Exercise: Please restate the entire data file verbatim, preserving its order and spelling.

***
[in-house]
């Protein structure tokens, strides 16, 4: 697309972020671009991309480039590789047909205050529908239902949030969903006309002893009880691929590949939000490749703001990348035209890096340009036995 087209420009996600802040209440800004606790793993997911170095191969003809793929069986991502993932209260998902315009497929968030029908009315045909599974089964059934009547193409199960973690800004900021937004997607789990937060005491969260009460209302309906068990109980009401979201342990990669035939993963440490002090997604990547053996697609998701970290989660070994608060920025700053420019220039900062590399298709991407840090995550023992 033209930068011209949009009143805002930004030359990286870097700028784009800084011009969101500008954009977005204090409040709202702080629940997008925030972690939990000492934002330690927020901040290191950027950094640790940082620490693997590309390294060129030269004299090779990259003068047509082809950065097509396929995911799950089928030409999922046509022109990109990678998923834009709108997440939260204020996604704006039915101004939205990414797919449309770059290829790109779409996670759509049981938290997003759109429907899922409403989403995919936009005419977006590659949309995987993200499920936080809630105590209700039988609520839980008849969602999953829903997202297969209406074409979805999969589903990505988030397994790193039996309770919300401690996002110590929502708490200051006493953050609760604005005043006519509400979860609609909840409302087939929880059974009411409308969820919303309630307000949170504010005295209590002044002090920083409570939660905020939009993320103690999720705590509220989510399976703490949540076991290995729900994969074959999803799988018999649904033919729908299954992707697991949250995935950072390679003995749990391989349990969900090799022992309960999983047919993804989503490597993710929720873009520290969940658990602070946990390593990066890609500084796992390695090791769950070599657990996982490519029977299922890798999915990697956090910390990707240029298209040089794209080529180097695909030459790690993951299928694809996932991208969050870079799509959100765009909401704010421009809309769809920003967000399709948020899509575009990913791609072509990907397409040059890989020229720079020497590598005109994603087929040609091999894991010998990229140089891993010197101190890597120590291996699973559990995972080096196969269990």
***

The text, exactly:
[in-house]
């Protein structure tokens, strides 16, 4: 697309972020671009991309480039590789047909205050529908239902949030969903006309002893009880691929590949939000490749703001990348035209890096340009036995 087209420009996600802040209440800004606790793993997911170095191969003809793929069986991502993932209260998902315009497929968030029908009315045909599974089964059934009547193409199960973690800004900021937004997607789990937060005491969260009460209302309906068990109980009401979201342990990669035939993963440490002090997604990547053996697609998701970290989660070994608060920025700053420019220039900062590399298709991407840090995550023992 033209930068011209949009009143805002930004030359990286870097700028784009800084011009969101500008954009977005204090409040709202702080629940997008925030972690939990000492934002330690927020901040290191950027950094640790940082620490693997590309390294060129030269004299090779990259003068047509082809950065097509396929995911799950089928030409999922046509022109990109990678998923834009709108997440939260204020996604704006039915101004939205990414797919449309770059290829790109779409996670759509049981938290997003759109429907899922409403989403995919936009005419977006590659949309995987993200499920936080809630105590209700039988609520839980008849969602999953829903997202297969209406074409979805999969589903990505988030397994790193039996309770919300401690996002110590929502708490200051006493953050609760604005005043006519509400979860609609909840409302087939929880059974009411409308969820919303309630307000949170504010005295209590002044002090920083409570939660905020939009993320103690999720705590509220989510399976703490949540076991290995729900994969074959999803799988018999649904033919729908299954992707697991949250995935950072390679003995749990391989349990969900090799022992309960999983047919993804989503490597993710929720873009520290969940658990602070946990390593990066890609500084796992390695090791769950070599657990996982490519029977299922890798999915990697956090910390990707240029298209040089794209080529180097695909030459790690993951299928694809996932991208969050870079799509959100765009909401704010421009809309769809920003967000399709948020899509575009990913791609072509990907397409040059890989020229720079020497590598005109994603087929040609091999894991010998990229140089891993010197101190890597120590291996699973559990995972080096196969269990």